Human Resources Capability,
Approach your day as if you were going into work. We find that people who stick to their “comfort” rituals tend to do the best. Here are some quick tips to help you make the most of your “shelter-in-place” time:
Prepare and dress like you normally would for work (or at least get out of pajamas).
Take the time at the onset to recreate your office workspace as best you can – dedicate a space for work that is separate from the space where you do most of your living.
Ensure your technology set-up is working – connectivity, communication devices, logins, and security systems for logging into work.
Establish your work hours – stay as close as possible to your usual routine. Some report that starting a bit earlier in the day – time that would have been spend commuting – works well for them and gives that sense of accomplishment.
Take breaks. So many people get locked in and forget to get out of their chair – make sure you get up, stretch your legs, communicate with others, take a walk, etc.
End your workday – have clear lines and boundaries for when the work day is complete.
Stay connected to your colleagues. Don’t become an island. Let coworkers know your availability and schedule – proactively reach out. If you have access, use videoconferencing.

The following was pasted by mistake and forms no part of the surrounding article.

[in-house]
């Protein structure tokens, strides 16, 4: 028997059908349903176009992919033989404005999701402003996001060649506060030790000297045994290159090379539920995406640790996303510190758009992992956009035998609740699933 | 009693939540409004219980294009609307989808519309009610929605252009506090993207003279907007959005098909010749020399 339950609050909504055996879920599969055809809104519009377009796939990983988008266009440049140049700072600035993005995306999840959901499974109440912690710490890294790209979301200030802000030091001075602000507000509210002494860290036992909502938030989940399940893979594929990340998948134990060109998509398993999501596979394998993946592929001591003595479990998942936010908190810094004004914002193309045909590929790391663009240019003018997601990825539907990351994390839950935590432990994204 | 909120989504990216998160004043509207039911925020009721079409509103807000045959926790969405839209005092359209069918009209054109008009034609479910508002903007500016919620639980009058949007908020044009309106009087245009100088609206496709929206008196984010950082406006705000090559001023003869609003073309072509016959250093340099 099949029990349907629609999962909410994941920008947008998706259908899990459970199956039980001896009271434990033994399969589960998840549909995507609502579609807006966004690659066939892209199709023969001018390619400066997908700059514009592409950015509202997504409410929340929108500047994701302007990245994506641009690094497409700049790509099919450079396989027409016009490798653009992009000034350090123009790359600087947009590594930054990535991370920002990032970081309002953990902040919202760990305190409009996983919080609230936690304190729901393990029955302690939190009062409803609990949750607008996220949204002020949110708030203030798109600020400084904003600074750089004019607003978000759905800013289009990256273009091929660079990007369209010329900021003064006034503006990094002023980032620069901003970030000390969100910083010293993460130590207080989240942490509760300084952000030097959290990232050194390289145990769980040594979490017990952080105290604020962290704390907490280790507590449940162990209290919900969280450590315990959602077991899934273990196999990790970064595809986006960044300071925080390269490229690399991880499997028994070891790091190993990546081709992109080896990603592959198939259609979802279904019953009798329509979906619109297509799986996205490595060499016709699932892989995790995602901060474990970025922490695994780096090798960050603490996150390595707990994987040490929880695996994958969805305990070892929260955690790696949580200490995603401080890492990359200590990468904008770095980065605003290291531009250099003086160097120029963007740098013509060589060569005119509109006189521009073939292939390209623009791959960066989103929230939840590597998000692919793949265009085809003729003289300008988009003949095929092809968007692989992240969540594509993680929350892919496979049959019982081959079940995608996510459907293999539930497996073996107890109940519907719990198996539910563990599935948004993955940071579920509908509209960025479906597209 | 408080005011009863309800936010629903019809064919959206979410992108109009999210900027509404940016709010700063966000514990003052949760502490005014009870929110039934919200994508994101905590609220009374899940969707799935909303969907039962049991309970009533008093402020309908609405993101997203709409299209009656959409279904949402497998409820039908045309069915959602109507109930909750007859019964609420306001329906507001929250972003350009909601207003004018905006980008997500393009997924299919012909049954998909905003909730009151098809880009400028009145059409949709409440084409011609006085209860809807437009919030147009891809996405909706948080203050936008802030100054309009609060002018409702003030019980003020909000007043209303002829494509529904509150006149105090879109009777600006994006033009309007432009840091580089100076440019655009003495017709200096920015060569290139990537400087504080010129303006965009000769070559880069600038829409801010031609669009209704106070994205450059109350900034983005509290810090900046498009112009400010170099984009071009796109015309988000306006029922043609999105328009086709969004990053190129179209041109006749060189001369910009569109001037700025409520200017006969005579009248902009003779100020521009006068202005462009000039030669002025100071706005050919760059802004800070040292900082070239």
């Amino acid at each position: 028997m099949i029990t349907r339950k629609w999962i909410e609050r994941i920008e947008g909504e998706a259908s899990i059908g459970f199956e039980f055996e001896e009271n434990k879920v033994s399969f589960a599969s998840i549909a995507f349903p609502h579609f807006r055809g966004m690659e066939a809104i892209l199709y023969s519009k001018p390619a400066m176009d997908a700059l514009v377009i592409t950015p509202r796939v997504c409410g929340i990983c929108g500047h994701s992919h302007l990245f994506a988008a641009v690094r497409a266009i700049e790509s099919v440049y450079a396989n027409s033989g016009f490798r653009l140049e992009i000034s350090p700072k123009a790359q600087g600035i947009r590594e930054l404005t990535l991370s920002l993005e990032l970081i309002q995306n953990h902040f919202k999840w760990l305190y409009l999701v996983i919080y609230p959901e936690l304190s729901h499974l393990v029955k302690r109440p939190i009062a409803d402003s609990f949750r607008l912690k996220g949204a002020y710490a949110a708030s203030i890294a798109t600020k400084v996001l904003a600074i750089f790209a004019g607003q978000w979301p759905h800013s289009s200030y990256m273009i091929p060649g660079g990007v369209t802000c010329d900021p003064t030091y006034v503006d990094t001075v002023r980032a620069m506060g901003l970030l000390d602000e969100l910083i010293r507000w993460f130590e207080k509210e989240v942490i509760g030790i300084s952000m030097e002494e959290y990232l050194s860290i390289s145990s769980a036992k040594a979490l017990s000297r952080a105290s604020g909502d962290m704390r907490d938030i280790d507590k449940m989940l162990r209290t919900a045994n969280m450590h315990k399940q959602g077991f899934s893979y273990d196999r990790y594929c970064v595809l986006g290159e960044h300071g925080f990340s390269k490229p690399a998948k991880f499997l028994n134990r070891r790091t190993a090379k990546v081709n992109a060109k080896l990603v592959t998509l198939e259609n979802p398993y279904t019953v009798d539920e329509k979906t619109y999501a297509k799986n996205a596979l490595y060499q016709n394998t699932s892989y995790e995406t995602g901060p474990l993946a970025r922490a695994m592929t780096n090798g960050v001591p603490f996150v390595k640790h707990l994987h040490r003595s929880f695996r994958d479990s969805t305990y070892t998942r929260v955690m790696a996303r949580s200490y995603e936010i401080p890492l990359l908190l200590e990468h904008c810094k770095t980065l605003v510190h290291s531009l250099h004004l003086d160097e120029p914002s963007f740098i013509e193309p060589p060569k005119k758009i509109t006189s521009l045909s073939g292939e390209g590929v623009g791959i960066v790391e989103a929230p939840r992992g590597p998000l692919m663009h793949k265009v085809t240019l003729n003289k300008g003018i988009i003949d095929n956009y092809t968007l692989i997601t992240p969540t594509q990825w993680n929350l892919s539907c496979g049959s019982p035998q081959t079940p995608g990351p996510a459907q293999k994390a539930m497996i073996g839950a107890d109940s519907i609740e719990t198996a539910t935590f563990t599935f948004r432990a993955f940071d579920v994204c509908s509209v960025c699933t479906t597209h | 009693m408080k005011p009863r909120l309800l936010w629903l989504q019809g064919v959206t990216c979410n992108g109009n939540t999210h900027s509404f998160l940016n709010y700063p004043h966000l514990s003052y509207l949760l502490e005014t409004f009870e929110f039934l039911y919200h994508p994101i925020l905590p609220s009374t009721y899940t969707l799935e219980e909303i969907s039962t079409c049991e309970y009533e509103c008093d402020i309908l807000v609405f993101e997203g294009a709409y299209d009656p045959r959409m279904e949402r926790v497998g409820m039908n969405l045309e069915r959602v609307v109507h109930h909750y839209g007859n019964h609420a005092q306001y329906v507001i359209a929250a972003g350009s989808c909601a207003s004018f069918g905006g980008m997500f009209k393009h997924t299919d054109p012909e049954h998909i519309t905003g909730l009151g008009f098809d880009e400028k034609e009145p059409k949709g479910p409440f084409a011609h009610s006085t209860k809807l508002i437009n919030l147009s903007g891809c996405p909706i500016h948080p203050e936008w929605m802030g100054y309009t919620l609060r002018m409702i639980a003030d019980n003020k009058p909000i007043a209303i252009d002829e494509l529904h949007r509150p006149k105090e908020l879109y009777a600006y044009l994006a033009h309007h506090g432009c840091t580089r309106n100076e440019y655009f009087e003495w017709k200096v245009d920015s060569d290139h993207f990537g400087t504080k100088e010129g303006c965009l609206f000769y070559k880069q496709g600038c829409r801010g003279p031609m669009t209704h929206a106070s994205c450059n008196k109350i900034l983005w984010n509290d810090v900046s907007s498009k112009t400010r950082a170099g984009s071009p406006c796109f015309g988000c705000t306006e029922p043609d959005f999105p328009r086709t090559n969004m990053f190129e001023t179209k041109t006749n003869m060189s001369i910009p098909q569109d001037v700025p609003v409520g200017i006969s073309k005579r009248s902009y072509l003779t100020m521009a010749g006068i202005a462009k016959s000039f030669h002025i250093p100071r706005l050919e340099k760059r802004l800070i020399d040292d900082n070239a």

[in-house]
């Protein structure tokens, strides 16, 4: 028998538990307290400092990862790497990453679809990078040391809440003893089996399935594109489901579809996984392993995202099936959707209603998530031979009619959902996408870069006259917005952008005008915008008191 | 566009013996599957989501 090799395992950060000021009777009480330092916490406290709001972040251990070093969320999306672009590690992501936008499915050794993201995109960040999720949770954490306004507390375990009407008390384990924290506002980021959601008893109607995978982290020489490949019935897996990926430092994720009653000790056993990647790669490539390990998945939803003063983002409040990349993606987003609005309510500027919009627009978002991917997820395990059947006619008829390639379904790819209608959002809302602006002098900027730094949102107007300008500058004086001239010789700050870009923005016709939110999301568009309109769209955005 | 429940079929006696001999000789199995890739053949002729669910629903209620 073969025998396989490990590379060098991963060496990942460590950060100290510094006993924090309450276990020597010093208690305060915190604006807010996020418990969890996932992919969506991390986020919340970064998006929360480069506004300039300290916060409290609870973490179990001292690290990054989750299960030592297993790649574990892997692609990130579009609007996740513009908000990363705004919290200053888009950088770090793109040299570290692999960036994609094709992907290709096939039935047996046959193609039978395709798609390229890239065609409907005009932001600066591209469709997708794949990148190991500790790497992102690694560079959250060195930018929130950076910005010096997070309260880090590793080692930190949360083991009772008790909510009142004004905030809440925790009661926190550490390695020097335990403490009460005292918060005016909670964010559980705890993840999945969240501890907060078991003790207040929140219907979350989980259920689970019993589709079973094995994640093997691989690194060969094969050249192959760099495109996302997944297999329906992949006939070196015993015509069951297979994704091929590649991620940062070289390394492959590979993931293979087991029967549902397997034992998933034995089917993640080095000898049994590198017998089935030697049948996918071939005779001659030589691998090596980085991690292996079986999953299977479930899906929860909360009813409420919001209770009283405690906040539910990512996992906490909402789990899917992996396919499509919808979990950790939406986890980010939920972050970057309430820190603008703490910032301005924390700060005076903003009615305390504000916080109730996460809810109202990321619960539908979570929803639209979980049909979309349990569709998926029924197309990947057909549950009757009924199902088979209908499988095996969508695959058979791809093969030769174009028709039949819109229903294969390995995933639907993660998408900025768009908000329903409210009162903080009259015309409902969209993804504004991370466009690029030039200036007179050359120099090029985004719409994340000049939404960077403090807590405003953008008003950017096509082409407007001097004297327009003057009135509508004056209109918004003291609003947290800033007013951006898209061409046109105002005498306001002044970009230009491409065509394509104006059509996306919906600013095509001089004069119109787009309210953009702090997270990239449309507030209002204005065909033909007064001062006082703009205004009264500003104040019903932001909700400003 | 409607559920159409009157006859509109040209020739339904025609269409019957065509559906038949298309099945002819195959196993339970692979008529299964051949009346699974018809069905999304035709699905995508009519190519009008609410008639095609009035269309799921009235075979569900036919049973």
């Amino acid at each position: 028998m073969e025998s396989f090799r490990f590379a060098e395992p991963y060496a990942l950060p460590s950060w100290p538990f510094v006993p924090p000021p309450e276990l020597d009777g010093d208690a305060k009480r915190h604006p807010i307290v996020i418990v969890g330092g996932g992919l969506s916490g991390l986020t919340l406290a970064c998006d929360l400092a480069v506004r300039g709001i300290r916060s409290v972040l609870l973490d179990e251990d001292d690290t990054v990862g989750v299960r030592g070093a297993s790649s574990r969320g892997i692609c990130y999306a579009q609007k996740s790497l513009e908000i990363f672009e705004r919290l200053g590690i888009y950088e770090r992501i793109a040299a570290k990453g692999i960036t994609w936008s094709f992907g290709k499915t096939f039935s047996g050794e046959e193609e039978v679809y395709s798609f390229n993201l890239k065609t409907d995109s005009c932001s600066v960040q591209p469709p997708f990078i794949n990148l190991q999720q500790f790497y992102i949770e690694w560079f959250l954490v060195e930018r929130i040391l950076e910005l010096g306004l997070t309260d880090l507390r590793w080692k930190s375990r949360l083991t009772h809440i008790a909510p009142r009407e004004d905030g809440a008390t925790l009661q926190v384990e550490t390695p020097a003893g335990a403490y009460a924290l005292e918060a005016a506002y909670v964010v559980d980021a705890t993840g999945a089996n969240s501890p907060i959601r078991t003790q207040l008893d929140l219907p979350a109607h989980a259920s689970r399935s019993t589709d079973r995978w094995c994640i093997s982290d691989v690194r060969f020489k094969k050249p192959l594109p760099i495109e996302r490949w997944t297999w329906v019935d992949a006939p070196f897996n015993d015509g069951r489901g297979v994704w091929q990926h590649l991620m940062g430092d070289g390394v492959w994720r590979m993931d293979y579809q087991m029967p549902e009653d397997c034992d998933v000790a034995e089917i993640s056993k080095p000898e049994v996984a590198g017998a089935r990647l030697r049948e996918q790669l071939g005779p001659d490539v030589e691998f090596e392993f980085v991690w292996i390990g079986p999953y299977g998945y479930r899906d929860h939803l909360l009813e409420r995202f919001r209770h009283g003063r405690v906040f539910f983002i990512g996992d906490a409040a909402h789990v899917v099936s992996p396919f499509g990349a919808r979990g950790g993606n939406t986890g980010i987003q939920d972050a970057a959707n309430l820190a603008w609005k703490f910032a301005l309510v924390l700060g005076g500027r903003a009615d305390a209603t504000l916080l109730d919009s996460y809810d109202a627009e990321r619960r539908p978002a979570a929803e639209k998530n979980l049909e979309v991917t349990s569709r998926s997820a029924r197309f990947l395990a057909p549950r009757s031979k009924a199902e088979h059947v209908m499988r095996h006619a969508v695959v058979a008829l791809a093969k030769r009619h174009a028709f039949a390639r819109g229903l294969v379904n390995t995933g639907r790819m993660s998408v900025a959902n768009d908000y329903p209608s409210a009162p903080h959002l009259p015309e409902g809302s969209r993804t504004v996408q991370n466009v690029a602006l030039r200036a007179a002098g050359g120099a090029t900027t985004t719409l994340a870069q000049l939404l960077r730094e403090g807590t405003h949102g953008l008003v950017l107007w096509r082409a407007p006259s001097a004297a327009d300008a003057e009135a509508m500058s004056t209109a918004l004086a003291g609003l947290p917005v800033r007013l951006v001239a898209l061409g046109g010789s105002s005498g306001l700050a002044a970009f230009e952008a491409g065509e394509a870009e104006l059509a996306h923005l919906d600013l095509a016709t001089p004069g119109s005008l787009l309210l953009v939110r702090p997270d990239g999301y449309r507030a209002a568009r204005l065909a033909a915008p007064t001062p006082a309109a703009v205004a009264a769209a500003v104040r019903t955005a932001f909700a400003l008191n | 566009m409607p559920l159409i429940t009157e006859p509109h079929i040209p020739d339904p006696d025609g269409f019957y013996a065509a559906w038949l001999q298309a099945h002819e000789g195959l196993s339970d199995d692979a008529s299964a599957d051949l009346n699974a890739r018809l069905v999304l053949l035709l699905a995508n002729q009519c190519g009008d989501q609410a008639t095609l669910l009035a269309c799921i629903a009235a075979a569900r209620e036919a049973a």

Pick up the phone and call people (customer, manager, directs, peers) directly rather than rely too much on email. Email tone can be misinterpreted and, when you’re able, it’s better to have the two-way conversation.
Plan your day and week in advance. Having a plan gives you focus and a sense of being in charge of your destiny.
Avoid distractions such as getting pulled into the 24/7 news cycle or social media. Shut them off or set aside specific break time to check in.
Reward yourself for meeting daily goals – a reward like a walk outside, time to do something you love.
Finally, these are challenging times and some people are less wired for working from home. Don’t suffer in silence – ask for help. If you need a piece of work equipment, ask. Don’t be afraid to talk things through with a mentor or trusted colleague. Take advantage of Employee Assistance programs.